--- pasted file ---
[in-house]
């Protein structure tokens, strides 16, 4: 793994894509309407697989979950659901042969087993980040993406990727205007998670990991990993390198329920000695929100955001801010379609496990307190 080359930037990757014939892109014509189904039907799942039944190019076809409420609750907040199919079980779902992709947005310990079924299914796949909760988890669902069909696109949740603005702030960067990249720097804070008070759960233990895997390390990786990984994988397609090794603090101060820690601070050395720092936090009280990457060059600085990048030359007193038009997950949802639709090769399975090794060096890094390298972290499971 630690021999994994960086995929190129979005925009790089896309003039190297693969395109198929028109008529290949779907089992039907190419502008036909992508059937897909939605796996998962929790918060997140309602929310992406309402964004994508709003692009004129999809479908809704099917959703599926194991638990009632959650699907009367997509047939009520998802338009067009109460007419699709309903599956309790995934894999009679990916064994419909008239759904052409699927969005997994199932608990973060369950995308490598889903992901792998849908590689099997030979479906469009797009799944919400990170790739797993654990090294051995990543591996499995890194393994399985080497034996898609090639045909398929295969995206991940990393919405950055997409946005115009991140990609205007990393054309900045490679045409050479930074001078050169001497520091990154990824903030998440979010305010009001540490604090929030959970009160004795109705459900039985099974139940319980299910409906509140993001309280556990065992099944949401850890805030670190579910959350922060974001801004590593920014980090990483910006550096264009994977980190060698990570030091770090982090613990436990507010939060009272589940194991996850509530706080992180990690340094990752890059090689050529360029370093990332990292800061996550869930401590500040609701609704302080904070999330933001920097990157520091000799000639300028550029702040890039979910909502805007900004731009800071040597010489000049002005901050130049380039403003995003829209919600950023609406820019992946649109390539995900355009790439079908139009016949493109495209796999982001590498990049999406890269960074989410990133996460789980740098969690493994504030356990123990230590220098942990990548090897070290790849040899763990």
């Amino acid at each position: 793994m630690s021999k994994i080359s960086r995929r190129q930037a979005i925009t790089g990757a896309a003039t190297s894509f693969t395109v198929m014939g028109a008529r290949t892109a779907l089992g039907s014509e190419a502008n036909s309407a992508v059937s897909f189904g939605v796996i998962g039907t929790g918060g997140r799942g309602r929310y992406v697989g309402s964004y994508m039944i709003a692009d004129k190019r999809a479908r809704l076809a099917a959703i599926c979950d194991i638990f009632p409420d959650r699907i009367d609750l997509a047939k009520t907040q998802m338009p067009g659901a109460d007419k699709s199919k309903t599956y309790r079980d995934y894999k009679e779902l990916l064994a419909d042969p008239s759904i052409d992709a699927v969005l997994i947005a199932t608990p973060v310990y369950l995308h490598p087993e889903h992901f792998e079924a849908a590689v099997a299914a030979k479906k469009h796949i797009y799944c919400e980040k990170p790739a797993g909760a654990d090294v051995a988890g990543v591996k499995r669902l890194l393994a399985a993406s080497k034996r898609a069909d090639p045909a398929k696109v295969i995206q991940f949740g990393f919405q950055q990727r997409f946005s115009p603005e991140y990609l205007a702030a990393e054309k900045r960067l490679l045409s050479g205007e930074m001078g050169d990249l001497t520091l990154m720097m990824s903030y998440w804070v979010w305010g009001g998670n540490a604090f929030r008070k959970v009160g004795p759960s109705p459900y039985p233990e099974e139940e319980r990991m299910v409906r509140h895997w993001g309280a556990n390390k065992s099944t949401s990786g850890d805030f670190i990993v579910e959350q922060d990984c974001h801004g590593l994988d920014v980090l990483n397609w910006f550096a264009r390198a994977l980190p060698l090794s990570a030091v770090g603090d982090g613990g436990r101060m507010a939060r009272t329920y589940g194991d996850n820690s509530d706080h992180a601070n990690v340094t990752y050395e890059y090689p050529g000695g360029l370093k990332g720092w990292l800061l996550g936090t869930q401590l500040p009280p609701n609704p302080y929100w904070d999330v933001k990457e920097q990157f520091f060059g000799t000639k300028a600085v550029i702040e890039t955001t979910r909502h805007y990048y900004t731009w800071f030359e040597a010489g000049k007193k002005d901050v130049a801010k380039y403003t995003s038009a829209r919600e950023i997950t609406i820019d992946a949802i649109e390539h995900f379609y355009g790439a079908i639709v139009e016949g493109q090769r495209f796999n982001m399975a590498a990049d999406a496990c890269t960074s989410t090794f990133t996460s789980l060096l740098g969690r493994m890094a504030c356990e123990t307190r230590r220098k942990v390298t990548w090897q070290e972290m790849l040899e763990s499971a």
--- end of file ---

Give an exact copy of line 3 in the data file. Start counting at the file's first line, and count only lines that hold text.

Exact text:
């Amino acid at each position: 793994m630690s021999k994994i080359s960086r995929r190129q930037a979005i925009t790089g990757a896309a003039t190297s894509f693969t395109v198929m014939g028109a008529r290949t892109a779907l089992g039907s014509e190419a502008n036909s309407a992508v059937s897909f189904g939605v796996i998962g039907t929790g918060g997140r799942g309602r929310y992406v697989g309402s964004y994508m039944i709003a692009d004129k190019r999809a479908r809704l076809a099917a959703i599926c979950d194991i638990f009632p409420d959650r699907i009367d609750l997509a047939k009520t907040q998802m338009p067009g659901a109460d007419k699709s199919k309903t599956y309790r079980d995934y894999k009679e779902l990916l064994a419909d042969p008239s759904i052409d992709a699927v969005l997994i947005a199932t608990p973060v310990y369950l995308h490598p087993e889903h992901f792998e079924a849908a590689v099997a299914a030979k479906k469009h796949i797009y799944c919400e980040k990170p790739a797993g909760a654990d090294v051995a988890g990543v591996k499995r669902l890194l393994a399985a993406s080497k034996r898609a069909d090639p045909a398929k696109v295969i995206q991940f949740g990393f919405q950055q990727r997409f946005s115009p603005e991140y990609l205007a702030a990393e054309k900045r960067l490679l045409s050479g205007e930074m001078g050169d990249l001497t520091l990154m720097m990824s903030y998440w804070v979010w305010g009001g998670n540490a604090f929030r008070k959970v009160g004795p759960s109705p459900y039985p233990e099974e139940e319980r990991m299910v409906r509140h895997w993001g309280a556990n390390k065992s099944t949401s990786g850890d805030f670190i990993v579910e959350q922060d990984c974001h801004g590593l994988d920014v980090l990483n397609w910006f550096a264009r390198a994977l980190p060698l090794s990570a030091v770090g603090d982090g613990g436990r101060m507010a939060r009272t329920y589940g194991d996850n820690s509530d706080h992180a601070n990690v340094t990752y050395e890059y090689p050529g000695g360029l370093k990332g720092w990292l800061l996550g936090t869930q401590l500040p009280p609701n609704p302080y929100w904070d999330v933001k990457e920097q990157f520091f060059g000799t000639k300028a600085v550029i702040e890039t955001t979910r909502h805007y990048y900004t731009w800071f030359e040597a010489g000049k007193k002005d901050v130049a801010k380039y403003t995003s038009a829209r919600e950023i997950t609406i820019d992946a949802i649109e390539h995900f379609y355009g790439a079908i639709v139009e016949g493109q090769r495209f796999n982001m399975a590498a990049d999406a496990c890269t960074s989410t090794f990133t996460s789980l060096l740098g969690r493994m890094a504030c356990e123990t307190r230590r220098k942990v390298t990548w090897q070290e972290m790849l040899e763990s499971a």